Man Found Dead On The Steps Of A DTWS Church

A man was found dead Tuesday on the steps outside Our Lady of Fatima Church in downtown Winston-Salem. The W-S Journal’s John Hinton reported that “Michael Todd Smith, 60, who had no permanent address,” was lying near the church’s Cherry Street entrance when police found him unresponsive. No foul play is suspected, but Mr. Smith’s homeless status may have been a factor in his death.

“Populations experiencing homelessness have three times the risk of cardiovascular disease, twenty times the risk of developing tuberculosis, and higher rates of uncontrolled diabetes, trauma, and sexual assault than their housed equivalents.” -Zachary German

The building that houses Our Lady of Fatima Church at the corner of Cherry and Third Street was built in 1906. It was Winston’s first public library. In fact, it was a Carnegie Public Library, funded by the wealth of robber baron Andrew Carnegie. It was converted into a church in 1954 when the County built a larger library on West Fifth Street.

Our Lady of Fatima Church is a successful example of what the City of Winston-Salem calls “adaptive reuse and revitalization.” A building no longer suitable for its original purpose was quickly sold and repurposed. The Spruce Street YMCA is another example of adaptive reuse and revitalization.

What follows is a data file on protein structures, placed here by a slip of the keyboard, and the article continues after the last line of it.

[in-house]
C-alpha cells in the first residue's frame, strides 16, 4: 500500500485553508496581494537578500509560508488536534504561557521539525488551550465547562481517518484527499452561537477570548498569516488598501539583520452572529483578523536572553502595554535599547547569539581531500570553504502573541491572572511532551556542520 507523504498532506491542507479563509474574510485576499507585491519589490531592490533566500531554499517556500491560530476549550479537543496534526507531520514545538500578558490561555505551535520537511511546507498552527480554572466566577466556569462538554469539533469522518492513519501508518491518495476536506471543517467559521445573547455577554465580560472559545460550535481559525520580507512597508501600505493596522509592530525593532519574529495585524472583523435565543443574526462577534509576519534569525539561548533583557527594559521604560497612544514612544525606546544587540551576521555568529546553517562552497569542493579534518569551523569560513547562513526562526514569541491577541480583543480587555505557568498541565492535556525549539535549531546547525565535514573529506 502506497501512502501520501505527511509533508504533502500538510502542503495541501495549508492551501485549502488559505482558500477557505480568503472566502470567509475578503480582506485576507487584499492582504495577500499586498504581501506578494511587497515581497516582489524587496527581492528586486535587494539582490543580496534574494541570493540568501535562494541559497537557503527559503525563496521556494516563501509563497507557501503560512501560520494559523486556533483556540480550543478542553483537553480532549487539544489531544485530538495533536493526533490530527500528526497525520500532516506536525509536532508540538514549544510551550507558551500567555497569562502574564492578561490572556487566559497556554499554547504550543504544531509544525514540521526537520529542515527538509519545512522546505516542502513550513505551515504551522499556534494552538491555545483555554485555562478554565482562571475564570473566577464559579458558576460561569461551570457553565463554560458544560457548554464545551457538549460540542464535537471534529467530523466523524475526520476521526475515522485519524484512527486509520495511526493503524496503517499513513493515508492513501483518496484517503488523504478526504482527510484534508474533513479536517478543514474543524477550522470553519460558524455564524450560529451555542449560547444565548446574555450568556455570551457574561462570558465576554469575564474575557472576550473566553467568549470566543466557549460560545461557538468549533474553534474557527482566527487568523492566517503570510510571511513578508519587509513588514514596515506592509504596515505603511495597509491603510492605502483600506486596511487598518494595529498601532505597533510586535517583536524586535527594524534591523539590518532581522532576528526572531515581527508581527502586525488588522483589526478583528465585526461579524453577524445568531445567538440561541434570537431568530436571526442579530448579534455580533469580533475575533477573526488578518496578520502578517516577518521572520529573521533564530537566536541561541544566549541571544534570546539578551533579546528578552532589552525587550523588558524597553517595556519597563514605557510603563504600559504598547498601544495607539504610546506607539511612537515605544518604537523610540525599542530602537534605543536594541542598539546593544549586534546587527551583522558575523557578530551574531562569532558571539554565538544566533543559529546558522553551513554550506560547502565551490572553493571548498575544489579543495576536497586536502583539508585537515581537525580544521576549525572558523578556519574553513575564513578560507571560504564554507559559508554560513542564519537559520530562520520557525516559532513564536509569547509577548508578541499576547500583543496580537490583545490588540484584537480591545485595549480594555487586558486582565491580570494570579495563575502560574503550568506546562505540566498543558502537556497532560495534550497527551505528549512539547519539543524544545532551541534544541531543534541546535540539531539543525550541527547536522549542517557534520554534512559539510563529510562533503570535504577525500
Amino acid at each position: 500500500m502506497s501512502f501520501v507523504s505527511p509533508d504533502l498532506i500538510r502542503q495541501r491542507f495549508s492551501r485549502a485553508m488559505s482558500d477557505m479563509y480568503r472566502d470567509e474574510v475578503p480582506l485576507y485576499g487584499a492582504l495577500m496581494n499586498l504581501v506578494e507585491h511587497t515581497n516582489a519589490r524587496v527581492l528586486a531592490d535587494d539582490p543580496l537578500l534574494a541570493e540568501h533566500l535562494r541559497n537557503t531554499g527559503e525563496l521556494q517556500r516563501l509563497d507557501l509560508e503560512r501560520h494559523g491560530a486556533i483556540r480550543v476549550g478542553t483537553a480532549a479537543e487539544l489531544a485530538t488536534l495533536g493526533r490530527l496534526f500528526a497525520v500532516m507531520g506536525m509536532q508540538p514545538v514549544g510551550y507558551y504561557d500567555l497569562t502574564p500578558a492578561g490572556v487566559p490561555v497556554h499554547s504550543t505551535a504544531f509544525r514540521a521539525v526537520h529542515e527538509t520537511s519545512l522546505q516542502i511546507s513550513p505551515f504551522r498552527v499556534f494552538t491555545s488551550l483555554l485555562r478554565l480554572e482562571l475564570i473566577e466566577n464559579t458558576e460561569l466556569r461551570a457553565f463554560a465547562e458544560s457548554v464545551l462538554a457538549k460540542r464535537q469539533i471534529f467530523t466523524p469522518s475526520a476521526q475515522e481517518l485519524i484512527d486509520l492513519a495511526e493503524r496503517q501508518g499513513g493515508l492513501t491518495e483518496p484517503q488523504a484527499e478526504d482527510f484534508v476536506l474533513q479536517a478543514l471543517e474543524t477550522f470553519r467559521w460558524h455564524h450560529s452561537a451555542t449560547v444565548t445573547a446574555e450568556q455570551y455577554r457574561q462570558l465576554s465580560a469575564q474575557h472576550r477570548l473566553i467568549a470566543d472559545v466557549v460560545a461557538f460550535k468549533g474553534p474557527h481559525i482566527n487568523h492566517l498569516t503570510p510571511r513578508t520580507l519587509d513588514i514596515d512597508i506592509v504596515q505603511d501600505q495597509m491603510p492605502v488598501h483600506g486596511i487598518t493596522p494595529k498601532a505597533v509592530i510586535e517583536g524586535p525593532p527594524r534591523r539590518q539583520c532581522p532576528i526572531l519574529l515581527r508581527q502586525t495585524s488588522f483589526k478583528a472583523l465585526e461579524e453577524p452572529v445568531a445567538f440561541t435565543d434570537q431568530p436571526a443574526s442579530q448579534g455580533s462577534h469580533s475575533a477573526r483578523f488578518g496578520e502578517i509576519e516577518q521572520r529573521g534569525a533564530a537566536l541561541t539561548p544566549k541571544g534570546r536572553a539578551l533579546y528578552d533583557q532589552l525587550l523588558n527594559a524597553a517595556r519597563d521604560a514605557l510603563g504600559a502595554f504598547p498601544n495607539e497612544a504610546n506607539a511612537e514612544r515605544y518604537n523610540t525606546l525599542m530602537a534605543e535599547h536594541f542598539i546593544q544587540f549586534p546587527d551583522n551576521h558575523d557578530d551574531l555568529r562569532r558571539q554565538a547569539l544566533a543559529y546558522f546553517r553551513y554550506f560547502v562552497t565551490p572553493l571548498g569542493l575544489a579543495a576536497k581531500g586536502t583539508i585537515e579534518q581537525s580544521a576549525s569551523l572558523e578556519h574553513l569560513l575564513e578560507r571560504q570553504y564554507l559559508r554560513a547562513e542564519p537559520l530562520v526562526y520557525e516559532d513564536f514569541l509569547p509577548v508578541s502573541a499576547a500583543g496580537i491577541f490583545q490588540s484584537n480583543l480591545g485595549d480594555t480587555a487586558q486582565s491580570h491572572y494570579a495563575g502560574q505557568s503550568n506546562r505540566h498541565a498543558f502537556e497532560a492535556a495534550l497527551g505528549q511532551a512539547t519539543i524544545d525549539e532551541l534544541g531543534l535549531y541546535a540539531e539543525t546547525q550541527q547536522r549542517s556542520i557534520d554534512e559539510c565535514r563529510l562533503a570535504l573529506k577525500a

It’s been just over three years since the former Budget Inn at Peters Creek and Academy Street was demolished. The Peters Creek Community Initiative (PCCI) was gifted the crumbling hotel property with $1.2 million in combined subsidies from the City and County. PCCI officials assured Councilmembers and Commissioners that they could secure grant funding to redevelop the old inn into some affordable housing units. But now it’s 2023, and PCCI is asking the City Council for $2.7 million in additional funds. No end date for the project is in sight.

Michael Todd Smith’s tragic death reminds us that we need public housing shelters aren’t enough. Emergency housing for the most vulnerable among us is crucial.

If the City of Winston-Salem had done the simplest, cheapest thing, renovated the old Budget Inn, and converted it into emergency housing, perhaps Michael Todd Smith would still be alive today.

Greensboro has successfully converted an aging motel into an emergency shelter. We could have learned from their example and skipped the long, costly process of demolition, design, planning, and financing.

But then, we would still have the skeleton of the old Budget Inn in place, which is unacceptable to local elites who want to continue to pour more money into the ballpark adjacent neighborhood and push more poor folks out.

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